The House of Lords EU committee said ministers have “failed to make a convincing case to repatriate powers.” That was their verdict after the government presented plans to opt out of 130 European Union Police and Criminal Justice measures. Their claim is that staying in would weaken the UK’s ability to fight crime – but in reality the opposite is true.
The most powerful part of the measures is the European Arrest Warrant (EAW) which came into force in 2004 and it has meant It can take as little as 14-17 days to extradite a suspect in some cases. And in cases where there are objections to an extradition it could take up to a year to resolve; now it can be sorted in approximately 48 days.
The effect of the EAW is best illustrated by the rapid extradition of those wanted in connection with the attempted London bombings in 2005 following the 7/7 bombings, a point made before on this blog.
Why then, the Government wish to out of such an important, package is to put it mildly, bewildering. They believe the UK does not need to be bound by them – but rather it can negotiate itself back into individual measures where it is in the national interest to do so.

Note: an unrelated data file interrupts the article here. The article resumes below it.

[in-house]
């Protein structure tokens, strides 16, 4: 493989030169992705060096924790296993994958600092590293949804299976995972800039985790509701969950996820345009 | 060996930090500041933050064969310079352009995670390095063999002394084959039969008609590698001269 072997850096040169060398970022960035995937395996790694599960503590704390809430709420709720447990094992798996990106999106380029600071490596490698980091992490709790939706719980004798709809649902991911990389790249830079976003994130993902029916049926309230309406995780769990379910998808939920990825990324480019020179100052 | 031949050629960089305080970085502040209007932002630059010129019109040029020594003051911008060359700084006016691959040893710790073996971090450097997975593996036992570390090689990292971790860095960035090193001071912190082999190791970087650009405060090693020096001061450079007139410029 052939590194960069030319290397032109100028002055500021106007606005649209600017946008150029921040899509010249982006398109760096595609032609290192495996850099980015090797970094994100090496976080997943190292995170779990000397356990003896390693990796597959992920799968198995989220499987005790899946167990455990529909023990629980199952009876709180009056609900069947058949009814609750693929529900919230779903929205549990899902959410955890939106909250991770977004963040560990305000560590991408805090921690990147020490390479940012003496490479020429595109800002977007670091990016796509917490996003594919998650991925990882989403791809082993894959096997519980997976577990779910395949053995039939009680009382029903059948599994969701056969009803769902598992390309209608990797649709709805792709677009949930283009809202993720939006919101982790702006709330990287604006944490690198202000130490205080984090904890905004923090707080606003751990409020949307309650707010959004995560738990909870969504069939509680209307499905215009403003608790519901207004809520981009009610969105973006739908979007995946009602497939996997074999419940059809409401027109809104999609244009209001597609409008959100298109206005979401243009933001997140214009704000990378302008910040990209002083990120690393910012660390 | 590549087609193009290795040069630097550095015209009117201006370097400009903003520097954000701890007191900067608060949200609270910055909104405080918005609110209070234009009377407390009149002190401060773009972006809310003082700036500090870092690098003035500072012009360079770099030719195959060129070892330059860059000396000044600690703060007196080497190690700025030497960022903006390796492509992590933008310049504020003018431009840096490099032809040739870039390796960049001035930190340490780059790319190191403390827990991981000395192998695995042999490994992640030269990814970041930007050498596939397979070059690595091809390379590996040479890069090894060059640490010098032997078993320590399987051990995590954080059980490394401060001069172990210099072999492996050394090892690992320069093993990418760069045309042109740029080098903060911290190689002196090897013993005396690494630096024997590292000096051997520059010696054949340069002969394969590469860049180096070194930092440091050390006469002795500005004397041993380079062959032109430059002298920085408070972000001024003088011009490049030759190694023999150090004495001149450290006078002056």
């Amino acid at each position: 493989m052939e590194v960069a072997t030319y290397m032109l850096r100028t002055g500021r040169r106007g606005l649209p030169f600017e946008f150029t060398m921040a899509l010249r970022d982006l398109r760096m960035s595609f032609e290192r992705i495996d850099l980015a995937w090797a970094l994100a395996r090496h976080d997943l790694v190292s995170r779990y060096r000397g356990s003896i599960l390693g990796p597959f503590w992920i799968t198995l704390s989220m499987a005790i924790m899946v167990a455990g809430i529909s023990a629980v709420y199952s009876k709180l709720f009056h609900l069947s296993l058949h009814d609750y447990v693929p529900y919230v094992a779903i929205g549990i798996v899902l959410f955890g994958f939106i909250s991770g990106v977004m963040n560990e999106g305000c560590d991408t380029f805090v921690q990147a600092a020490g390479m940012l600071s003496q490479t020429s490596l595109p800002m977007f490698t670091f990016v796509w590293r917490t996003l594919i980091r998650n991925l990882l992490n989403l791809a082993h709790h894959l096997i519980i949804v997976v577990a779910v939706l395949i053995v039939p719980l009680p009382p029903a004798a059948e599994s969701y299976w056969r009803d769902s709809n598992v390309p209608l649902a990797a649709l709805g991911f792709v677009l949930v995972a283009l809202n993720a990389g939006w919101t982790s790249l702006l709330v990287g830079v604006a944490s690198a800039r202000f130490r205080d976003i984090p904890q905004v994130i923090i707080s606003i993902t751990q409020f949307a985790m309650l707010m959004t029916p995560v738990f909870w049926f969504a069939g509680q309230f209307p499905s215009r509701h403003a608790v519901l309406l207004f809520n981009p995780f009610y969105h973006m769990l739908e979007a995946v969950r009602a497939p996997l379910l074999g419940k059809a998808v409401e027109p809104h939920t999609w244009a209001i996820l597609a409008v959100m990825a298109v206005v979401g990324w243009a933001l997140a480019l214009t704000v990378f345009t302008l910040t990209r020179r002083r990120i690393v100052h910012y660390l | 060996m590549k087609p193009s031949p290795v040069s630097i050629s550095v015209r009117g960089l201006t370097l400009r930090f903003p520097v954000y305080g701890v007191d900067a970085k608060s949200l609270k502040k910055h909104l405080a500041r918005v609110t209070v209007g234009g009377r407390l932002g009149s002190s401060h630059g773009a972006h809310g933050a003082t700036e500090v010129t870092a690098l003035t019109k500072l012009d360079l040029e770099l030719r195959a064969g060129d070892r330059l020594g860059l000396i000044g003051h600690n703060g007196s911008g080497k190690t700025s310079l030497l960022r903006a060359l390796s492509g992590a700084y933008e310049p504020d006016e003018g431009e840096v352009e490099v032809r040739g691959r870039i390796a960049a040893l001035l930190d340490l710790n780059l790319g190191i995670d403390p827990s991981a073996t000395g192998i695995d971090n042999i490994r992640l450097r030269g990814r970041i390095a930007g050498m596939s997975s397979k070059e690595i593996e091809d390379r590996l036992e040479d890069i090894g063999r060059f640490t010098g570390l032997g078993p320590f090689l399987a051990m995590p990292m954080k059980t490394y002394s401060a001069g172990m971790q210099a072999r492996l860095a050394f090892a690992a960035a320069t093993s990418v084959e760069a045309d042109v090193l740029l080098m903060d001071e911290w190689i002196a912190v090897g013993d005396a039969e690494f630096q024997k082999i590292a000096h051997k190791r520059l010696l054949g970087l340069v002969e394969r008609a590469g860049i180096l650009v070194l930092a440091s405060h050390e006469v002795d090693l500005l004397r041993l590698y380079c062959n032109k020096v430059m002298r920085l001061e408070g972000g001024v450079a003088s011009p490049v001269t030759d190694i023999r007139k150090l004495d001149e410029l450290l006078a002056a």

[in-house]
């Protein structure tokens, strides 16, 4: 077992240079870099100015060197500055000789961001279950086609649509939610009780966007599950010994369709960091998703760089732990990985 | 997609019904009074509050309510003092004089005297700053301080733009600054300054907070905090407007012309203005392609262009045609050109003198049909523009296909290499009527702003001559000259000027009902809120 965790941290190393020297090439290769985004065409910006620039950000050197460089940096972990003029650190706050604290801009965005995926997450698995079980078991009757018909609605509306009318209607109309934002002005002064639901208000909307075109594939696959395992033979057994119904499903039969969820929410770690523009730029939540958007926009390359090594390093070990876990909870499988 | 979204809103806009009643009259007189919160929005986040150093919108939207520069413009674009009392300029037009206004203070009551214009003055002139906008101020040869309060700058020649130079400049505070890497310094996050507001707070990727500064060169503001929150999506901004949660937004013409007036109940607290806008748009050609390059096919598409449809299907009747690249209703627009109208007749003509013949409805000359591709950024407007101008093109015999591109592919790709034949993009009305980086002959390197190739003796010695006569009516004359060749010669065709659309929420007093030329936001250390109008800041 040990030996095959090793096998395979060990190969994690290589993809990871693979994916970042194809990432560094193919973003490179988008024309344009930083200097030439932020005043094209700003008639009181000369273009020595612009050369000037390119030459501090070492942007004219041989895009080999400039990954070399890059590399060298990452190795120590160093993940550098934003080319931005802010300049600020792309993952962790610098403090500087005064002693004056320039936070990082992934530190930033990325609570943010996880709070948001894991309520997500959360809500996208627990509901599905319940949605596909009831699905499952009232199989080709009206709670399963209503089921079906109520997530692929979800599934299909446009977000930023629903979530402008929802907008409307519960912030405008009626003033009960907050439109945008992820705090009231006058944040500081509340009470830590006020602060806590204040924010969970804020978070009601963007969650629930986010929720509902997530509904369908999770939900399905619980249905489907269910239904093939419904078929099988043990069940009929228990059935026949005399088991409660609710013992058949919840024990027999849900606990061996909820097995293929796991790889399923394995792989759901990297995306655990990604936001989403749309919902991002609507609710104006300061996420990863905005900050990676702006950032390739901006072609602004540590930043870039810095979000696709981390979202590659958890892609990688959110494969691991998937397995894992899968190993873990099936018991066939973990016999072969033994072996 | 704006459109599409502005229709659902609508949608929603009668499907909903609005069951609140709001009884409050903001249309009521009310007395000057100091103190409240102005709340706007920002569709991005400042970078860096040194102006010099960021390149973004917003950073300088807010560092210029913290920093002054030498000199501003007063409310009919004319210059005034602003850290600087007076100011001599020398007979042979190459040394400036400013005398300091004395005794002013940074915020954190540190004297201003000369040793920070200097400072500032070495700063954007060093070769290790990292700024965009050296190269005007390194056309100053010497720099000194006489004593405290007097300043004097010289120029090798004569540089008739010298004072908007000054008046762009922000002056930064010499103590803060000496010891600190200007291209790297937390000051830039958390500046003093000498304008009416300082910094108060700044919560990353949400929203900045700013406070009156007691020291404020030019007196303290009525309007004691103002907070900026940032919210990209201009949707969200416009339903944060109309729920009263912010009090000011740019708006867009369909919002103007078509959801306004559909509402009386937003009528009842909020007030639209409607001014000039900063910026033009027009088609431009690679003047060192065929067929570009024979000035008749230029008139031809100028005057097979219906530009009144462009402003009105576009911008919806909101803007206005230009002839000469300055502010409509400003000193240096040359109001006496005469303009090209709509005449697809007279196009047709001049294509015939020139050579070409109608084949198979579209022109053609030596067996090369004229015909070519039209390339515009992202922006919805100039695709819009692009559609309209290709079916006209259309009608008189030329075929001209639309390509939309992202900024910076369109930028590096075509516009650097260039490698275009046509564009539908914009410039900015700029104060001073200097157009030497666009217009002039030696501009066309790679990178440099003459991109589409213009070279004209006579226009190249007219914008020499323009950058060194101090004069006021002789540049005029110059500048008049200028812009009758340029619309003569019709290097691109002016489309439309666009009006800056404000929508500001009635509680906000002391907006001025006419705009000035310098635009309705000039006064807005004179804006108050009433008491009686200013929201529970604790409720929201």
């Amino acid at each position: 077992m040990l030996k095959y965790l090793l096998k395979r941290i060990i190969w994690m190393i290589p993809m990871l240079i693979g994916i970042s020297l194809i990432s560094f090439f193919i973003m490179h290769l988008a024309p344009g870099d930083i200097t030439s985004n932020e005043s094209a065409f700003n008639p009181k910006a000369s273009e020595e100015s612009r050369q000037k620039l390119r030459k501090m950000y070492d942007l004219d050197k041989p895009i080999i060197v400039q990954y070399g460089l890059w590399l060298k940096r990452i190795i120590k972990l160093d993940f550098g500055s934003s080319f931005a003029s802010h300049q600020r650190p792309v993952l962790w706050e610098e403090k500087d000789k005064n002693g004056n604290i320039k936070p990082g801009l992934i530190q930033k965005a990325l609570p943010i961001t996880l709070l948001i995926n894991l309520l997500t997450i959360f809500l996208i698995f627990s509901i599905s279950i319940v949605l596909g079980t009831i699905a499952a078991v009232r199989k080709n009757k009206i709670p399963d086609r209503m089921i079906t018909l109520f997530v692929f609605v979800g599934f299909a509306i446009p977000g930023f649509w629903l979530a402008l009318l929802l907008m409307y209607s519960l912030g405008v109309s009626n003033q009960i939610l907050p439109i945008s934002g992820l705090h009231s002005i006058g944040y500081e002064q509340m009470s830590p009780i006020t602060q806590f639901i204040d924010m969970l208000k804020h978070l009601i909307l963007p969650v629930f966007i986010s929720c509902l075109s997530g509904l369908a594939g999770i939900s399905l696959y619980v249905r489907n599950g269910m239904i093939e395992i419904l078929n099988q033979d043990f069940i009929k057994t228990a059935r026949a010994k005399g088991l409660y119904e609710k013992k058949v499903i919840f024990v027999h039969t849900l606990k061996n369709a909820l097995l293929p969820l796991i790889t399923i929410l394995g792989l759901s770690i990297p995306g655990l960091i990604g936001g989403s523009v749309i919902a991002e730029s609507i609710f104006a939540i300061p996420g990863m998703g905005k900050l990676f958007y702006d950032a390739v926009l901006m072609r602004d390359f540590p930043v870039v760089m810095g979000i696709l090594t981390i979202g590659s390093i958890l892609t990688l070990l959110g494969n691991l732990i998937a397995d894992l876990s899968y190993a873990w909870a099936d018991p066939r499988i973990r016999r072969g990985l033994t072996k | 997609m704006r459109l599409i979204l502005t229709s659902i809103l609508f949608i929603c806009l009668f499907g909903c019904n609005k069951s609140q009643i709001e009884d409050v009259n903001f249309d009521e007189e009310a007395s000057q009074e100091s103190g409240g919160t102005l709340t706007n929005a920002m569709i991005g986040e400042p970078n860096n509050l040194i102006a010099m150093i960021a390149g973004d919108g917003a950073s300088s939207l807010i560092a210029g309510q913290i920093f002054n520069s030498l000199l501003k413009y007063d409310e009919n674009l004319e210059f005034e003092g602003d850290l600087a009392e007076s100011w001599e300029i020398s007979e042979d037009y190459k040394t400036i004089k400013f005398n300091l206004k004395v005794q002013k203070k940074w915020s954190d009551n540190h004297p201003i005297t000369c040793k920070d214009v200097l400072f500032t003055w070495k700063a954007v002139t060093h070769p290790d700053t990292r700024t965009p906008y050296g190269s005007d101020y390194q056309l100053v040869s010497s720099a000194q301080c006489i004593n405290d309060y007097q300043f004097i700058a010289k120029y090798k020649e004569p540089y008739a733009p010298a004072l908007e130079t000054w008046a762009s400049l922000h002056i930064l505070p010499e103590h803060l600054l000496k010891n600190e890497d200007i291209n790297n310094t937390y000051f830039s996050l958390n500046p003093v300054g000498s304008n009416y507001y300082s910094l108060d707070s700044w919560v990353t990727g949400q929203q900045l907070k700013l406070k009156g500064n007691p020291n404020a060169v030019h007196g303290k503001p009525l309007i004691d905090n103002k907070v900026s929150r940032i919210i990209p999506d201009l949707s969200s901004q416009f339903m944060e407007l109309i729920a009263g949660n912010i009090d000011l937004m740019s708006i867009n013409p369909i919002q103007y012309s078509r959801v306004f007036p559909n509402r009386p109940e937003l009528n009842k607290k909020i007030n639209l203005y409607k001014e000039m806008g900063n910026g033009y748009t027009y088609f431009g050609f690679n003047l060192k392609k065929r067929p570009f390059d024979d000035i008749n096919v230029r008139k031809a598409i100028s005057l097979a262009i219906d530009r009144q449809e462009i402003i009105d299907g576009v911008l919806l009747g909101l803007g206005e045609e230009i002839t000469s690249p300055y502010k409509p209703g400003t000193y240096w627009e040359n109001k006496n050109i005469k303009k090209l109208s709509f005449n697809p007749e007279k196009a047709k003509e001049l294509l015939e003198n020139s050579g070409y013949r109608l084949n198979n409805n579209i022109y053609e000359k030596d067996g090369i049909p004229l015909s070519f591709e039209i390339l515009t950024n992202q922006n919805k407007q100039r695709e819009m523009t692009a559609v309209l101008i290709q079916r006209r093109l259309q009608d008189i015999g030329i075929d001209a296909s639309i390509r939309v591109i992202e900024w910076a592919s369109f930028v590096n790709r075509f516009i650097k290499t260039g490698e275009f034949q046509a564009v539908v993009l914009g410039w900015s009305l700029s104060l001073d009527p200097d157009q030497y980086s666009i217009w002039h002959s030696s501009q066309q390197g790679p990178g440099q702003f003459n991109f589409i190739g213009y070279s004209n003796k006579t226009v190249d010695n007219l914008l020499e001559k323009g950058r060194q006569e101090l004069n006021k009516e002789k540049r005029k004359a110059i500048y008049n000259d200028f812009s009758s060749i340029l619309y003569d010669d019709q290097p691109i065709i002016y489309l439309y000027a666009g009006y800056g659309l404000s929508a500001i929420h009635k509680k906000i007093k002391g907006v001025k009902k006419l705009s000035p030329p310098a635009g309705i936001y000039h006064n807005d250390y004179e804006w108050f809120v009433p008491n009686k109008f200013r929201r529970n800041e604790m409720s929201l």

But as the House of Lords Committee said, this is not a convincing argument and any opt out would include leaving the EAW. But other important measures will also be lost such as the speed with which DNA profiles and fingerprints are shared, along with joint work in several areas like terrorism, human trafficking and football hooliganism.
By opting out of these measures and attempting to re-join or ‘cherry pick’ those which it wishes to be part of is irresponsible, it will be an expensive exercise – to change something which is already effective, not to say an extremely complicated process.
Here is the summary of the committee, it sums it up completely:: “In light of the evidence we have received, we conclude that the government have not made a convincing case for exercising the opt-out and that opting out would have significant adverse negative repercussions for the internal security of the UK and the administration of criminal justice in the UK, as well as reducing its influence over this area of EU policy.”
Shadow home secretary Yvette Cooper called this a “shameful dereliction” of Theresa May’s duty in an attempt to appease Conservative Eurosceptics.
And there was a typically weak response from Liberal Democrat cabinet minister Danny Alexander who said: “I am are clear that any final package will have to ensure the UK’s continued participation in all the key measures which are important for public safety.”